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Focused Pullen makes K-State a threat
The season, Jake Pullen’s swan song in Manhattan, Kan., was quickly slipping away. There were the suspensions and the defections, and Kansas State’s senior and preseason first-team All-American was frustrated, much of it stemming from his teammates and their lack of experience and maturity.
But Pullen admittedly had some growing up to do of his own.
"I was so worried about my numbers,” said Pullen, who went for his fifth consecutive 20-plus point night in Monday’s 75-70 win at No. 7 Texas. "I was thinking about the next level — and it affected me.”
"I think he was thinking more about the league than the team,” chipped in fellow senior Curtis Kelly. "But after all the tribulations we’ve been though, he showed that he cares more about us — and winning — than himself.”
Pullen had his off nights early in the season, such as the 1-for-12 shooting performance in the loss to Duke back in November. But overall his numbers remained impressive.
He was doing what all the skeptics, who included plenty of NBA types, wanted to see — being a true point guard. They knew he could score, but they wanted to see if he could distribute.
But it wasn’t translating into enough wins.
Finally, following a Jan. 12 loss to Colorado at home, Wildcats coach Frank Martin called his star into his office and showed him tape of two games from a year ago — and then followed it up with tape from losses to Oklahoma State on Jan. 8 and also from the previous night against the Buffs.
"I was just walking around against Colorado and Oklahoma State,” Pullen admitted. "I wasn’t aggressive.”
"I needed to see it to understand it,” he added.
Then Pullen went into the locker room and got his teammates together and took accountability for his actions.
"You’re all accountable,” Pullen said. "And so am I.”
"I’m going to stop my bull****,” Kelly recalled Pullen saying to him.
Then Pullen began to play like the first-team All-American that so many expected going into the season.
This was a team that was in everyone’s top 5 in the preseason, but many forgot that it wasn’t the same one that went to the Elite Eight a year ago.
Pullen and Kelly were back, but the rest of the team was full of young, unproven guys. Denis Clemente, Luis Colon and Dominique Sutton — three starters from that Elite Eight squad — were gone.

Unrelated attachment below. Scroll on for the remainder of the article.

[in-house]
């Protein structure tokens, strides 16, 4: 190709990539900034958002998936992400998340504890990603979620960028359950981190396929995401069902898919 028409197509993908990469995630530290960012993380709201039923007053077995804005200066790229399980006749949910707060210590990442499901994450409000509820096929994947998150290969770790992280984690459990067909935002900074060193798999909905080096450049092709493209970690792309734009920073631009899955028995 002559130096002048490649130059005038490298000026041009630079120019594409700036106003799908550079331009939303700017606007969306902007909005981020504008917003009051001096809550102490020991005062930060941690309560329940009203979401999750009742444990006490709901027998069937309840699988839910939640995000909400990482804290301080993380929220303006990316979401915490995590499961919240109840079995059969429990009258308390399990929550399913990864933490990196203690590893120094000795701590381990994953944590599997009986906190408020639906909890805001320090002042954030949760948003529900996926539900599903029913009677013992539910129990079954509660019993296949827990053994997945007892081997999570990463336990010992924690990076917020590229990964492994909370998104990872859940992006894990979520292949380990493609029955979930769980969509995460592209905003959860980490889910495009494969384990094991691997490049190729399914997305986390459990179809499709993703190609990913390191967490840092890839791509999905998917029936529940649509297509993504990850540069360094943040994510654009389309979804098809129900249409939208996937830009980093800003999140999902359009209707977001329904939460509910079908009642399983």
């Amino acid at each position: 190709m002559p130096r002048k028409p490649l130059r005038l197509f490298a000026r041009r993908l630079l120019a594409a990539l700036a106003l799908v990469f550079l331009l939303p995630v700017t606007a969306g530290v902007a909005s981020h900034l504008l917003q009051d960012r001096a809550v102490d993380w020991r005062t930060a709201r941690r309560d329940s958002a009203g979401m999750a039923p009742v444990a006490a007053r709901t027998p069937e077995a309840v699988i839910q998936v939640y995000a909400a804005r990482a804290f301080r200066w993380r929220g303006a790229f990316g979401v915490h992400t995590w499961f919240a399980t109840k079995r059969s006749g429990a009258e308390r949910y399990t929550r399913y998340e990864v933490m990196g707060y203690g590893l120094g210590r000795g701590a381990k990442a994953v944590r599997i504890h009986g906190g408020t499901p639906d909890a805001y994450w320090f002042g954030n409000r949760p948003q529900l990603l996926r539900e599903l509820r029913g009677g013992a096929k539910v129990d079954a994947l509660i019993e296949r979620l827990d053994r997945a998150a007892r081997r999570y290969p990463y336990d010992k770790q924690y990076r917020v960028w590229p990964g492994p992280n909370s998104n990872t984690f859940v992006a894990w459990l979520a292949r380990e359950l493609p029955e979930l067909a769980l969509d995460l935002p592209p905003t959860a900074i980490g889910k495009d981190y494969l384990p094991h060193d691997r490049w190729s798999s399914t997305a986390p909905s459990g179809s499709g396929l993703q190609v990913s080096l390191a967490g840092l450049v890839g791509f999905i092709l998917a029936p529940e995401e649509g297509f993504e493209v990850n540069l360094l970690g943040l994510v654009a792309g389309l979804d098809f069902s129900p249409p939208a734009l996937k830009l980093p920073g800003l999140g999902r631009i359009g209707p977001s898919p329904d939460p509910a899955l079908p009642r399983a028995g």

"Everyone around Jake was basically new,” Martin said.
Martin takes plenty of the blame for the early-season struggles, maintaining that the offense didn’t allow Pullen to excel and kept him stagnant.
"He was frustrated,” Martin said. "The ball didn’t move – and Jake didn’t move. That’s on me.”
But this was a team clearly finding its way.
There was the suspension to Kelly to begin the season, then both Kelly and Pullen were hit with NCAA suspensions for receiving impermissible benefits at a department store.
Through it all, Pullen was hell-bent on trying to show people he could be a point guard at the next level.
"And, because of it, I was passive,” he said.
Then Pullen and the Wildcats lost to Colorado again — this time in Boulder exactly one month after the first meeting between the two teams.
This time it wasn’t just about the loss. It was how Kansas State suffered defeat. Pullen was stripped cleanly by Alec Burks in the final minute with the game on the line.
He got a three-way call at 6 a.m. the next morning from his two older brothers.
"They told me to take over games,” Pullen said. "Don’t play for the stat sheet.”
Since then, Pullen has been as dominant a scorer as any player in the nation — even more than that guy known as The Jimmer.
Pullen is averaging 27.2 points per game since that loss — and the Wildcats have reeled off five straight wins.
There was the 16-point rout over Kansas, the 10-point victory against Missouri — and the five-point road win against Texas on Monday.
"Everyone wrote us off,” Pullen said. "They said our season was down the drain.”
There was even that comment that gained Pullen national attention when, following the home loss to Colorado, he said he would refuse to play in the NIT.
"I was just emotional,” Pullen said on Monday night. "Of course I’d play in the NIT.”
But he doesn’t have to worry about that these days. Not after his Wildcats have reeled off seven of their past eight games and are 21-9 overall and 9-6 in Big 12 play with one game remaining.
Pullen is leading the Wildcats back to the Big Dance — and he’s got some help from his teammates now.
"He doesn’t talk about the NBA at all now,” Kelly said.
"The numbers don’t matter to me anymore,” Pullen added.
At least not the ones next to his name on the stat sheet.
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